22 Nov Big Weight Doesn’t Make Big Muscles
One of the most widely propagated gym myths is that lifting heavy weights will make your muscles big.
Despite what all of you meat head dudes believe your gaudy 1 rep max back squat or insanely heavy deadlift does not make you jacked. Ladies – lifting heavy weight is not the reason your legs have a hard time squeezing into your skinny jeans.
Say what ? Here is the science…
Muscles (and pretty much all other parts of our organism) increase in size by a process called hypertrophy (said hyper-tra-phy). Muscle hypertrophy occurs primarily through chronic anaerobic, high-intensity resistance activity, like that which happens during resistance training lifting weights (Brown, McCartney & Sale, 1990; Cureton, Collins, Hill, & McElhannon, 1988; Marieb, 2004; McCall, Byrnes, Dickenson, Pattany, & Fleck, 1996).Resistance training causes neural adaptations which result in changes in muscular endurance, muscular strength and, , eventually, the size of the muscles (Fleck & Kraemer, 2004).
Resistance training causes an increase in the cross-sectional area (CSA) of all muscle fiber types, without an increase in muscle fiber numbers (McCall, et al., 1996).
So all of that science means this – If you are looking to get some size on your guns, it is traditionally recommended to use low to moderate intensity (50-75% 1RM, which means 50 to 75 percent of your 1 rep max) with a very moderate volume (3-6 sets of 10-20 reps, with 8-12 reps being the hypertrophy range) (Charlebois, 2007; Wathen, Baechle & Earle, 2000). However, I have been tracking data from clients for over five years and I believe the best muscle growth is achieved using 70% 1RM (Holm, et al., 2008) for 3-5 sets of 10-12 unbroken reps.
Think of it this way: if you take 50% of your max front squat and do 50 reps unbroken, the size of your leg will get bigger, But if you take 70% of your max front squat and do 5 sets of 10 reps your leg muscles will get EVEN bigger (logical, yeah?).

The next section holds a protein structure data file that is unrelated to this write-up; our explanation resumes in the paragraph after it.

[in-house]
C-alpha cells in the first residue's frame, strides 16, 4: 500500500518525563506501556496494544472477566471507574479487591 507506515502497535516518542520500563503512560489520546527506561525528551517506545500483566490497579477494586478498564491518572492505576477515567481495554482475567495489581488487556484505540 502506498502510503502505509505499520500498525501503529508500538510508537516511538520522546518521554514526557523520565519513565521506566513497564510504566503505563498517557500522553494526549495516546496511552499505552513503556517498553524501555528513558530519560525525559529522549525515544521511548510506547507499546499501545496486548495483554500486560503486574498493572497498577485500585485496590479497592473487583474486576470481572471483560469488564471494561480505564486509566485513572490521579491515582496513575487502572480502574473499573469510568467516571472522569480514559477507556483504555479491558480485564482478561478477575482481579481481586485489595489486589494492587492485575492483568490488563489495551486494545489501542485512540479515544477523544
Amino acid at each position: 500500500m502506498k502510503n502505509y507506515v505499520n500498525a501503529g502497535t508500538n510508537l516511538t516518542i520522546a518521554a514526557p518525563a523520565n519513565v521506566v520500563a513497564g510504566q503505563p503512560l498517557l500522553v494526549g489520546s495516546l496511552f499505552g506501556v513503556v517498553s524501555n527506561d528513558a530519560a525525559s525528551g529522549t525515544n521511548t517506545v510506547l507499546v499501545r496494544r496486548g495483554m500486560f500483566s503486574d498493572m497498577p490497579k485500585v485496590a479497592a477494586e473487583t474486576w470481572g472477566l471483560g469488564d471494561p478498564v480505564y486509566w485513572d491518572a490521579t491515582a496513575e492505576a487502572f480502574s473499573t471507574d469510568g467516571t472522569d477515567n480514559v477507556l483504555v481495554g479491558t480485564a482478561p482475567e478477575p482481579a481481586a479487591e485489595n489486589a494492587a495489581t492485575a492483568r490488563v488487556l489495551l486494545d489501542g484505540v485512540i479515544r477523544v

Up to now, we have talked about making your muscle tissue bigger. Unfortunately, this won’t make you very strong.
WTF? Lifting weights doesn’t make me strong?
Not all lifting is the same. Strength is accomplished by putting heavy weight on the bar and lifting 1 - 5x times.
I know this can get really confusing so here is an analogy that I stole from Dr. Jake at Athlete’s Potential that may clear things up. Imagine you were at Brick Store drinking beer. Your buddy Dave Blanchard gave you an 8 oz cup. That cup can only hold 8 oz of beer. It literally can not hold any more. If you wanted to have more beer, you would have to get a bigger cup. Makes sense, right?
Your muscles are the same way. If you have “8 oz quads”, they can only contain a defined amount of potential force production (i.e. strength). Once those 8oz quads reach their strength limit (i.e the cup is full), the only way to get them to be stronger would be to increase the size of your cup (i.e. make your quads bigger via hypertrophy).The other side of this analogy is a situation where Dave could give you a 40 oz cup and the bartender only fills it with 8 oz of beer. In this case, you are grossly under using your resources. This gives the world the classic Bodybuilder body we all see in the gym – massive muscles that are all show and no go. Obviously this isn’t an issue at CFD but we do have a lot of 8oz quads and only fill them with 4oz of strength. You can and should fill those babies to their max potential by doing some heavy (80% or more for 1-5 reps) squats.In conclusion: if you are a dude looking to get jacked, you should take weight off the bar and do sets of higher reps. If you are a dudette looking to keep your body the way it is but want to be strong, don’t skip heavy days and lay off the 100 push press reps at 65 lb workouts.If you are interested in gaining mass & or developing strength, please fill out the form below. CFD will be launching some new programs in 2018 and we are interested in getting some data on who is interested in what.